It’s impossible to directly compare the health effects
of diet and regular soda, since we have far more research on
the regular kind.
The studies we do have suggest regular soda is linked
with obesity and weight gain, while diet soda hasn’t been
strongly tied to any negative health outcomes.
For that reason, Aaron Carroll, a pediatrician and
professor of pediatrics, says it’s fine to drink diet soda
occasionally — but never the regular varieties.
Just how bad is your Diet Coke habit?
Probably not as unhealthy as you think. And swapping it for the
regular stuff won’t do you any favors.
“If I have to choose between diet drinks and those with added
sugar, I’ll go with the diet,” Aaron
Carroll, a professor of pediatrics at the Indiana University
School of Medicine, writes in his new book,
“The Bad Food Bible: How and Why to Eat Sinfully.”
The existing science on diet soda hasn’t gotten the golden seal
of approval that comes after extensive studies in humans. The
research we do have is mostly in mice, but so far it suggests
that the artificial sweeteners in soda are not overwhelmingly bad
for our health.
On the other hand, extensive studies about human consumption of
regular soda reveal an overwhelming link to two unhealthy
outcomes: weight gain and obesity.
Comparing these two scenarios makes the choice between diet soda
and regular soda clear, according to Carroll.
“There’s a potential — and likely very real — harm from consuming
added sugar. There is likely none from artificial sweeteners,” he
Still, dozens of seemingly damning scientific studies on diet
soda and the artificial sweeteners it contains have been
published over the last decade. Research has linked saccharin to
cancer, and found evidence that people who regularly consume diet
drinks are heavier than people who don’t.
But Carroll says every one of those studies was riddled with
enough errors not to be taken seriously. The way they were
communicated to the public made it look like they were far more
conclusive and severe than they really were, he wrote.
Research tying artificial sweeteners to cancer was done in rats
who were vulnerable to cancer
In the 1980s, any product containing saccharin, the zero-calorie
sweetener sold under the brand name Sweet’N Low, was required to
carry a frightening warning label: “This product contains
saccharin, which has been determined to cause cancer in
Out of roughly 50 studies of rats fed saccharin — in amounts far
beyond what a normal person would consume on a daily basis — only
one experiment found that it seemed to cause cancer. But the rats
in that study were a specific kind of rat that often become
infected with a bladder parasite, Carroll explains in his book.
The parasite leaves them extra vulnerable to cancer.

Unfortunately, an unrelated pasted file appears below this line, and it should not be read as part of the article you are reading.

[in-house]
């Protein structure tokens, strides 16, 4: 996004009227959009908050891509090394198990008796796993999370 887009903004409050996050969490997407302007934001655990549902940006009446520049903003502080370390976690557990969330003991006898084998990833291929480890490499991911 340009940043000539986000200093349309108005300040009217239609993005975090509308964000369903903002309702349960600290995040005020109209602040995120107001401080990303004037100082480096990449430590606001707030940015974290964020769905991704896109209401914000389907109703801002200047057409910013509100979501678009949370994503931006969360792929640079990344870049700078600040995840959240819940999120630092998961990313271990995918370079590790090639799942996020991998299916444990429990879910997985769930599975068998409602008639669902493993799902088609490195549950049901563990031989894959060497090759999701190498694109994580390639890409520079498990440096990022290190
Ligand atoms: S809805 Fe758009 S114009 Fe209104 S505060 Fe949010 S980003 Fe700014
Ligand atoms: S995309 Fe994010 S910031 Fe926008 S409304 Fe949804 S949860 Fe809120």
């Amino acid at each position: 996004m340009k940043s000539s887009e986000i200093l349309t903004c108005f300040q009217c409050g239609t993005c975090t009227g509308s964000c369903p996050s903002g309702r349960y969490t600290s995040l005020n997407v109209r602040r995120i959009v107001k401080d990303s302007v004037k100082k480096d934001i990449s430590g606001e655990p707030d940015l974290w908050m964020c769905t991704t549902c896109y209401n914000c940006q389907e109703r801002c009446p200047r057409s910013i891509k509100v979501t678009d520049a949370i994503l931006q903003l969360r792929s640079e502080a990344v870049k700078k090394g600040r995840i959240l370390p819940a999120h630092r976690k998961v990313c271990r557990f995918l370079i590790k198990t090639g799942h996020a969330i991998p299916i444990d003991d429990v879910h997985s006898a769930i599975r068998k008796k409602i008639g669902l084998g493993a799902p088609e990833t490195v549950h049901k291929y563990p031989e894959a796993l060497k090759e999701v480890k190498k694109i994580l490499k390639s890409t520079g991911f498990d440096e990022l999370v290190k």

Carrol writes that the conclusion people should have drawn from
all those studies is: “Rats are more vulnerable to side effects
from saccharin than are people, for whom there’s no clear
evidence of risk.”
Instead, artificial sweeteners everywhere have gotten a bad rap.
Many were shocked by the recent news that President Donald Trump
a dozen Diet Cokes per day. Of course, doing anything to
excess is probably not a good idea. But dozens of further
studies have failed to find any link between saccharin and cancer
in humans, despite lingering skepticism.
“Public perception, once turned against any food, is very hard to
change,” Carroll writes.
The study linking diet drinks to dementia also found a link
between regular soda and dementia
Other recent studies link diet drinks to even scarier-sounding
health outcomes, including research published this
that diet soda could cause dementia.
But that study was only one of a pair of studies looking at
beverage consumption and brain issues. The second found a
connection between drinking regular soda and brain shrinkage.
More importantly, both studies fall into a category of research
commonly found in food and beverage science called
Observational studies follow large groups of people over long
periods of time and don’t control for the variables they are
testing. As a result, these kinds of studies can tell us if
there’s a connection between two things, but they can’t tell us
if one thing necessarily causes the other. In many cases, a link
researchers observe between two things is later found to be
caused by an external thing that no one accounted for.
The jury is still out on whether any external factor played a
role in the studies about drinks and dementia. For now, there is
no definitive research that tells us that sugary drinks cause
brain shrinkage or that diet drinks cause dementia.
Plenty of research links regular soda to disease
One of them was a large review of
50 years’ worth of studies published in the American Society for
Clinical Nutrition. It found “strong evidence for the
independent role of the intake of sugar-sweetened beverages,
particularly soda, in the promotion of weight gain and obesity in
children and adolescents.”
written by seven experts in public health, nutrition, and
economics describes the links between sugary drinks and
America’s obesity problem even more strongly:
“The science base linking the consumption of sugar-sweetened
beverages to the risk of chronic diseases is clear,” the authors
With this in mind, Carroll appears justified in his choice of
diet soda over regular.
“When it comes to sugar and artificial sweeteners, the evidence
is as strong as can be: the former is much worse for you than the
latter,” he wrote.